Use of Livestock, Forage, and Labor Resources in Beef Production Systems to Reduce Production Costs, Increase Profitability, and Reduce Use of Fossil Fuels
1) June-calving cows grazed about 360 days in each of three years; exposure of the cows to sterile bulls before breeding increased pregnancy rate when cows grazed subirrigated meadow during the breeding season, but had no effect when cows grazed upland range during the breeding season. 2) Grazing was extended from 275 to 300 days in a March-calving system by grazing subirrigated meadow during May rather than feeding hay. Feeding supplemental protein to March-calving cows grazing range December through February had no effects cow pregnancy rate but appeared to increase carcass weight of steers at slaughter.
1) Improve profitability for 25% of the Sandhills ranches (those with meadows) by extending grazing, reducing purchased inputs and labor and increasing net returns.
2) Improve reproductive efficiency in extended grazing systems on range or on meadows with biostimulation (e.g., exposure of cows to sterile bulls prior to breeding). Improving reproductive efficiency at a low cost would result in more calves weaned and increased net returns. The project will provide a visible demonstration of the proposed practices that extend grazing and increase net returns to beef producers.
1) community sustainability as these producers become more economically viable, and
2) environment due to reduced use of fossil fuels and by use of grazing practices that maintain or improve health and vigor of natural forages on meadows and rangelands.
Two experiments, one with March- and one with June-calving cows, will be used to test the concepts. Utilizing projects in two calving seasons will allow for application across a broad spectrum of producers and will provide a greater opportunity for demonstration and teaching the concepts of extending grazing.
In 2002, 2003, and 2004, one hundred twenty March-calving cows were divided into eight native upland pastures from December through February. One-half the cows were fed the equivalent of 1 lb/head/day of supplemental protein (32% CP) three times per week and one-half of the cows grazed upland range with no supplemental protein. Between calving and start of breeding, one-half of the cows were fed grass hay (traditional management) and one-half grazed sub-irrigated meadow in lieu of feeding hay. At the start of breeding in June, cows fed hay and cows that grazed sub-irrigated meadow were commingled and grazed upland range through November. Calves were weaned the first week of October. Steers were shipped to a feedlot and finished for slaughter. Neither supplemental protein during winter grazing or grazing sub-irrigated meadow after calving affected cow pregnancy rate or calf weaning rate. Preliminary partial budget analysis showed incurring the additional costs of feeding supplemental protein returned $4.66 more at weaning and $22.83 more if ownership was retained through the feedlot. This is a result of increased weaning weight and a dramatic increase in carcass weight from feeding protein to the cow December through February (i.e., before the calf was born). In the case of meadow grazing, because of a 20 pound increase in calf weaning weight, returns were $19.45 greater if calves were sold at weaning and $3.33 greater in returns was achieved by retaining ownership through the feedlot.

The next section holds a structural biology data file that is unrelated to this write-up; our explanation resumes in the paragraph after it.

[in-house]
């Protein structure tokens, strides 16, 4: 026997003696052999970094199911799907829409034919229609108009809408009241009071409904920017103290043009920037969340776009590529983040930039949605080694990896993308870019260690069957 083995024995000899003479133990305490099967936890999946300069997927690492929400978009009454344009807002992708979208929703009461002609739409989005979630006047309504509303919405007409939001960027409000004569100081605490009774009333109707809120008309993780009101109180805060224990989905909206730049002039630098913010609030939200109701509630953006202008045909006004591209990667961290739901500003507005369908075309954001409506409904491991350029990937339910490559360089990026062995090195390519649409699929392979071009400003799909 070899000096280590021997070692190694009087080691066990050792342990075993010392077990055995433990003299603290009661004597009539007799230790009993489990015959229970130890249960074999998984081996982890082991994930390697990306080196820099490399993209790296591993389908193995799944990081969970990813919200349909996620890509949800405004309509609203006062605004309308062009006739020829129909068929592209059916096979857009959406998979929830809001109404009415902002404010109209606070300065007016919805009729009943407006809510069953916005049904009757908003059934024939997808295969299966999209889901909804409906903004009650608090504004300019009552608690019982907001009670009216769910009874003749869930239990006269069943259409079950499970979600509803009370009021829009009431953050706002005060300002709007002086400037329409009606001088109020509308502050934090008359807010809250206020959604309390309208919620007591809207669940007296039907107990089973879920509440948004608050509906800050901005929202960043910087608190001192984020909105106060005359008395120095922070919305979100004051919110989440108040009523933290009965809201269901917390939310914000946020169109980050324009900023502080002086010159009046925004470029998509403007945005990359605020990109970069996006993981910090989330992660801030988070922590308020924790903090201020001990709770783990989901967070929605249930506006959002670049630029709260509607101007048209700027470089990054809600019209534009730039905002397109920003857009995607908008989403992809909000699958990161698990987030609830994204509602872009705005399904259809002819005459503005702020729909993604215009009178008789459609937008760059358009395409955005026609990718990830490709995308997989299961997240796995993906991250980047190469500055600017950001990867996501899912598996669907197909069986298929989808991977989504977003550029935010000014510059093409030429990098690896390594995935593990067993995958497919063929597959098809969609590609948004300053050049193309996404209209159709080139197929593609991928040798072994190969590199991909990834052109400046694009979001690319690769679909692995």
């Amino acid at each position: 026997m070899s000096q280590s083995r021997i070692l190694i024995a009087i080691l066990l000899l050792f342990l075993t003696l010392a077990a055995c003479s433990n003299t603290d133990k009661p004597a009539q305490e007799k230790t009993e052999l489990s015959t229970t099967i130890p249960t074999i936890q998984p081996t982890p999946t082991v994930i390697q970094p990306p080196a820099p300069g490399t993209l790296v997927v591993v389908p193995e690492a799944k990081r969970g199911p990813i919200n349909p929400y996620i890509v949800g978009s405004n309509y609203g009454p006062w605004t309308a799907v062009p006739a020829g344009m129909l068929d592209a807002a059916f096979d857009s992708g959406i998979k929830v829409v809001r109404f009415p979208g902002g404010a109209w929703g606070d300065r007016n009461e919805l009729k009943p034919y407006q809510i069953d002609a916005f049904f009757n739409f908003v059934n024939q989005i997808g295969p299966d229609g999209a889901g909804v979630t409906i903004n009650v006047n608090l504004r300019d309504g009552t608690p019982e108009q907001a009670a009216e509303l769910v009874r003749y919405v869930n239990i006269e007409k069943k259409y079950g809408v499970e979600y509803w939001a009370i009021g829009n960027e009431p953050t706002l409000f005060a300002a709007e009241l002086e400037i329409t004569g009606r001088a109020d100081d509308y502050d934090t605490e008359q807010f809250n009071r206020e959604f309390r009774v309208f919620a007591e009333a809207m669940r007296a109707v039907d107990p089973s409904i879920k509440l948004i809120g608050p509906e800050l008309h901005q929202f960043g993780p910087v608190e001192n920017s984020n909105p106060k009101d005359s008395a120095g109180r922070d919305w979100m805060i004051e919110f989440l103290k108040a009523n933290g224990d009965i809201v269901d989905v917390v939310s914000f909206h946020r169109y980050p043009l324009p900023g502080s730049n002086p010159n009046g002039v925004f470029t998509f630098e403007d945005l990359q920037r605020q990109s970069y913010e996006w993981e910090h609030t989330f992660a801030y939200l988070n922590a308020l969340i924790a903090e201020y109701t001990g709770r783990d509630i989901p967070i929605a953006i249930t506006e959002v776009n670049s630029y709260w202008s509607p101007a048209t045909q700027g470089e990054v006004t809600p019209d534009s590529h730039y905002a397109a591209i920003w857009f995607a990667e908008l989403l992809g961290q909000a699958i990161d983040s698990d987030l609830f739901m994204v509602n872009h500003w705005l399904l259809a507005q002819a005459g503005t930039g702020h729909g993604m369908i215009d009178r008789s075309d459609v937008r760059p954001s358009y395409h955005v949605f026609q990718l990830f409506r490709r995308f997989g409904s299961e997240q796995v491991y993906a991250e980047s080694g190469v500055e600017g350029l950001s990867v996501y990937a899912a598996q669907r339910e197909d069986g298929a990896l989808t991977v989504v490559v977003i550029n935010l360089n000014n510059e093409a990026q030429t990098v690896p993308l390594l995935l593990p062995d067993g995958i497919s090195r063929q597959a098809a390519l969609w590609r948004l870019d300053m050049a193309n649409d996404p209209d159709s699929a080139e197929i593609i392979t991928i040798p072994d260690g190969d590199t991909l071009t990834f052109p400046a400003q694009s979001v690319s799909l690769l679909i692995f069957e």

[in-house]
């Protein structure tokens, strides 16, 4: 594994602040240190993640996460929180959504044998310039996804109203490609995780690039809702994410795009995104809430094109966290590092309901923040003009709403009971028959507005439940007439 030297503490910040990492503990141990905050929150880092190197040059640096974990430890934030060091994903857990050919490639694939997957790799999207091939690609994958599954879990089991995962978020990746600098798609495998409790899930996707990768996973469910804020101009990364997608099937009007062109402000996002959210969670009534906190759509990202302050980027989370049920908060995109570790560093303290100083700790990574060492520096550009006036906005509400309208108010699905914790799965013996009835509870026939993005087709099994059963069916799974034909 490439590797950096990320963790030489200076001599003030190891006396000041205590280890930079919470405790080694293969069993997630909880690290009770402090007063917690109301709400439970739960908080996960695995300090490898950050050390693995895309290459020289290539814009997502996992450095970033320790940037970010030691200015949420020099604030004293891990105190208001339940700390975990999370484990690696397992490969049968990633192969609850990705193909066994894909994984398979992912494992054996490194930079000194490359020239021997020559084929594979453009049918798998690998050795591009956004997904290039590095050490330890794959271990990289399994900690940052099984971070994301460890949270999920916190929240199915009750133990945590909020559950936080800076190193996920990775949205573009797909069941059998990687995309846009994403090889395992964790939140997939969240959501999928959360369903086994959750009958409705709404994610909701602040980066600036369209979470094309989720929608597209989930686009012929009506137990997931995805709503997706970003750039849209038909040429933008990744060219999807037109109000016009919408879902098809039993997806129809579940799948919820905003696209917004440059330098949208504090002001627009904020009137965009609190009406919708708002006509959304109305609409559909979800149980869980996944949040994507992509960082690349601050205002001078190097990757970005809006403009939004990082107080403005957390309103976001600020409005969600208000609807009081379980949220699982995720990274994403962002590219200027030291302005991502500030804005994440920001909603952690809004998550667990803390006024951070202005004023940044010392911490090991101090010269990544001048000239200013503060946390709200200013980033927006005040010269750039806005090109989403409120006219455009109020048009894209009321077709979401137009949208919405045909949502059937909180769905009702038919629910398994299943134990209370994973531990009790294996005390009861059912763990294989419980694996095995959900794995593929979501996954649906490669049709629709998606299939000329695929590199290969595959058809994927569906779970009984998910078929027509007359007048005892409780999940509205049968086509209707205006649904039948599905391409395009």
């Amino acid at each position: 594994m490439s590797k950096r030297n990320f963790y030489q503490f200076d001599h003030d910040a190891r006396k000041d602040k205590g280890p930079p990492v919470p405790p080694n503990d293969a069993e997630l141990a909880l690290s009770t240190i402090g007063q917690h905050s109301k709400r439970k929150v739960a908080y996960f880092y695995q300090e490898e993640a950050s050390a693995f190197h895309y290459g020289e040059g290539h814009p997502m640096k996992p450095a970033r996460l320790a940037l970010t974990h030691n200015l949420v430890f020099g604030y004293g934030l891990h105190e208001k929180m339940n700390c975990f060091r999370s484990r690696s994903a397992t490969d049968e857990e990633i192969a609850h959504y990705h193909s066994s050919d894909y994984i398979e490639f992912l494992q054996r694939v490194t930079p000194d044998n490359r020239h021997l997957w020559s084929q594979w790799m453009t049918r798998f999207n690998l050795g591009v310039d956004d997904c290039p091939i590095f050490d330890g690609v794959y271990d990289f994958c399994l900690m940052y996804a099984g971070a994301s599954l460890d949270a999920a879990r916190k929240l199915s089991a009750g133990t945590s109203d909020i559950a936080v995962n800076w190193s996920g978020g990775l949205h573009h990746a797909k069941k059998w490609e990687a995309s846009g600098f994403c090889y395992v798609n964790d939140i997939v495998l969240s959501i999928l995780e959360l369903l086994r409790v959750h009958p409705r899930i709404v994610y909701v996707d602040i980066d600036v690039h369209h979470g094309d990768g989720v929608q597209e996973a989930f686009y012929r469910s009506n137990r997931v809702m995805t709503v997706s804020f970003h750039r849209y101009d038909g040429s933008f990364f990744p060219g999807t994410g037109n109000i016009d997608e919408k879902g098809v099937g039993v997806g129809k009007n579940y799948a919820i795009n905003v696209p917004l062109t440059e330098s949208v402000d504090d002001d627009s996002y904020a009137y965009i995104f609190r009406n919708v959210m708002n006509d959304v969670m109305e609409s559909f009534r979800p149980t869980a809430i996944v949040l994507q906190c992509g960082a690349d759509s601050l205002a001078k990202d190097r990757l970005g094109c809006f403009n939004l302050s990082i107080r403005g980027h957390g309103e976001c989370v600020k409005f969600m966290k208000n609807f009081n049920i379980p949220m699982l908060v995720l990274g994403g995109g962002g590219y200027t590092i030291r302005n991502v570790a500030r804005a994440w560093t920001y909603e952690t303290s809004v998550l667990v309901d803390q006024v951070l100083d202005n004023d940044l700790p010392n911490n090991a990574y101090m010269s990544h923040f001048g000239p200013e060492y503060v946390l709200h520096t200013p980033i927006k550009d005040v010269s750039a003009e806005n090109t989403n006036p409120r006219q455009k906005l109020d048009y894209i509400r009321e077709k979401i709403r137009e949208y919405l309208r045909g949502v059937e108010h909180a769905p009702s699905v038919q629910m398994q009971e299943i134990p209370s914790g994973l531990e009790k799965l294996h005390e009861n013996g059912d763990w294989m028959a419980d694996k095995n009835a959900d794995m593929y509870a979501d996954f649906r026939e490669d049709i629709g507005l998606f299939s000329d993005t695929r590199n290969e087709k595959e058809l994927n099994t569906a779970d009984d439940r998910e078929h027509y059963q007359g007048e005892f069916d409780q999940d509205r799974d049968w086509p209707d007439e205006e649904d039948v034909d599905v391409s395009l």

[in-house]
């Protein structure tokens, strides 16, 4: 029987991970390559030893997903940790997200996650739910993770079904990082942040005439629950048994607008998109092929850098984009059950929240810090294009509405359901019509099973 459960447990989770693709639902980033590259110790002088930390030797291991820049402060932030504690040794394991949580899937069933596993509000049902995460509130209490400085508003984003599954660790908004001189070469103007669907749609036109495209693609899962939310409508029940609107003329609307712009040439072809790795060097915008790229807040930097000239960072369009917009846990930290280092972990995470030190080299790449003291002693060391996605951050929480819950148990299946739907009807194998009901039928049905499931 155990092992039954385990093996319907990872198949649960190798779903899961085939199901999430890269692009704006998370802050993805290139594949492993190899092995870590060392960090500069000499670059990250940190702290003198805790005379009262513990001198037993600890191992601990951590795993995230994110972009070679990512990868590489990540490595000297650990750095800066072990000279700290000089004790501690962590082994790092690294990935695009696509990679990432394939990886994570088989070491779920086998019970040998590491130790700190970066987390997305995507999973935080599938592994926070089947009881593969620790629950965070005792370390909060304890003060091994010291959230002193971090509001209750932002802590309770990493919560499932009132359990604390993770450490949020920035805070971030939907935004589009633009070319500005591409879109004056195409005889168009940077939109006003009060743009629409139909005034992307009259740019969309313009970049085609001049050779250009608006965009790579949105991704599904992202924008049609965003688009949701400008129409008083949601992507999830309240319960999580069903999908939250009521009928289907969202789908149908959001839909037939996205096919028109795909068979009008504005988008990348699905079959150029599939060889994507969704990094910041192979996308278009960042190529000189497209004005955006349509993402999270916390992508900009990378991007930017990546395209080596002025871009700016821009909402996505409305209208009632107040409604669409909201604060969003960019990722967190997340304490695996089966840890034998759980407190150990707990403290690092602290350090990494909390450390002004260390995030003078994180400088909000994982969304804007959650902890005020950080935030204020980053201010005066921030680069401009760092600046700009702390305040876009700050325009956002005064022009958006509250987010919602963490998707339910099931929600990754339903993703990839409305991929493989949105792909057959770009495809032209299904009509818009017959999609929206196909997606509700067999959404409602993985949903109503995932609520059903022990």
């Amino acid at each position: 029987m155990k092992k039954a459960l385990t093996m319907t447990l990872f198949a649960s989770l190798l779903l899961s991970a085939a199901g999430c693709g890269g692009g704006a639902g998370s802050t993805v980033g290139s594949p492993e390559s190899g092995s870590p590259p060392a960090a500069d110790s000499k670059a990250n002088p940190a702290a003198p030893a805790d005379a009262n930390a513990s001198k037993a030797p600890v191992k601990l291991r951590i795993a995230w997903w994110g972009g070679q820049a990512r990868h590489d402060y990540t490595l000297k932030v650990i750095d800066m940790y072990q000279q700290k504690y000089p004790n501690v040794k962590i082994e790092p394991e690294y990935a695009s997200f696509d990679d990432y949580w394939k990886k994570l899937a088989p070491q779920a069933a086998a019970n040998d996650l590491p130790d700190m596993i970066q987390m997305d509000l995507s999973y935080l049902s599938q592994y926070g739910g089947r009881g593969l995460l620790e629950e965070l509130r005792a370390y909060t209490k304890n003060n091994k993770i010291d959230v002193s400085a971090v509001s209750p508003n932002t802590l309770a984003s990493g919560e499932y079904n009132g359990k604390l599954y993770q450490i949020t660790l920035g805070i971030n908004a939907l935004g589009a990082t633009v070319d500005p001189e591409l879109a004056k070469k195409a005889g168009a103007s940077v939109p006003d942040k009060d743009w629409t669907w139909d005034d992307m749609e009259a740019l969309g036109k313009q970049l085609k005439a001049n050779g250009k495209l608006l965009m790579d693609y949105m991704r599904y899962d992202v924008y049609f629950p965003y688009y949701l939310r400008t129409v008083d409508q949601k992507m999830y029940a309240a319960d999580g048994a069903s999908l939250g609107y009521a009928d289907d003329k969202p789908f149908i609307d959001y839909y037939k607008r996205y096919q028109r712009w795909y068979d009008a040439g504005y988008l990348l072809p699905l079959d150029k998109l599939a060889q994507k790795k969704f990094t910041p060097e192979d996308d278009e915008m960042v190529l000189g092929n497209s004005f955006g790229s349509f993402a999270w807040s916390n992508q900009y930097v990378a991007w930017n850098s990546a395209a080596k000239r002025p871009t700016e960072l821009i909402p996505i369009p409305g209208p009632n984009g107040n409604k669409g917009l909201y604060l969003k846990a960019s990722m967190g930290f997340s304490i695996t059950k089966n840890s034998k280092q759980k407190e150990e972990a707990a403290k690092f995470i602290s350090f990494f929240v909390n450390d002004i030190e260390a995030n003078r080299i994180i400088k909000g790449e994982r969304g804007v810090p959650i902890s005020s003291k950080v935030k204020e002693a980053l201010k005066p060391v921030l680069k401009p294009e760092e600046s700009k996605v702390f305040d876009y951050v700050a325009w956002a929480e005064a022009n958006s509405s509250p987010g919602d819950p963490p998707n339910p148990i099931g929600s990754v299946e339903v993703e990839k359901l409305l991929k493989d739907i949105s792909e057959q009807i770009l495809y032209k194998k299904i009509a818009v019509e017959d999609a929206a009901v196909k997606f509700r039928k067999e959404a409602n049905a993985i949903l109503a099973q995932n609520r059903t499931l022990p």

Grazing was extended from about 255 days to 300 days annually; increasing net returns of the calf at weaning and at slaughter. Feeding supplemental protein during winter grazing significantly increased carcass weight and net returns.
We developed a June-calving system to match cow nutrient requirements with nutrients in grazed forages. The June-calving system is a year-around grazing system with about 200 pounds of hay fed annually. The June-calving system was shown to increase net returns by more than $60/cow compared to a traditional March-calving system, the difference in net returns was a result of lower feed and labor costs. Although more profitable, the June-calving system had lower pregnancy rate than the March-calving system. Therefore we were looking for a low-cost means of increasing pregnancy rate in the June-calving system.
A three-year study (2001, 2002 and 2003) determined the effects of pre-breeding nutrition, exposure to sterile bulls pre-breeding and breeding nutrition on productivity of June-calving cows. Treatments were pre-breeding (August 1 – August 30) pasture type (range vs. meadow), pre-breeding exposure to sterile bulls (with vs. without) and breeding (September 1 – October 15) pasture type (meadow vs. range). All cows were commingled at the end of the breeding season and grazed meadow regrowth through November and native range through July. Exposing cows to bulls pre-breeding improved pregnancy rates of cows that grazed meadow during the breeding season (94 vs. 89%) but did not improve pregnancy rates of cows that grazed range during the breeding season (about 90%).
MILESTONE: The net result of exposure to sterile bulls pre-breeding in combination with grazing meadow regrowth during the breeding season resulted in five more live calves for each 100 cows in the herd.
Impacts and Contributions/Outcomes
During field days and rancher schools, 1,100 beef cattle producers visited the Gudmundsen Sandhills Laboratory 2002 – 2004. Cattle producers viewed the cattle in the projects and received reports on our findings.
Professor Animal Science
University of Nebraska-Lincoln
C220 Animal Science
Lincoln, NE 68583
Office Phone: 4024726443
Assitant Professor Agronomy
University of Nebraska-Lincoln
461 W. University Dr.
North Platte, NE 69101
Office Phone: 3086966710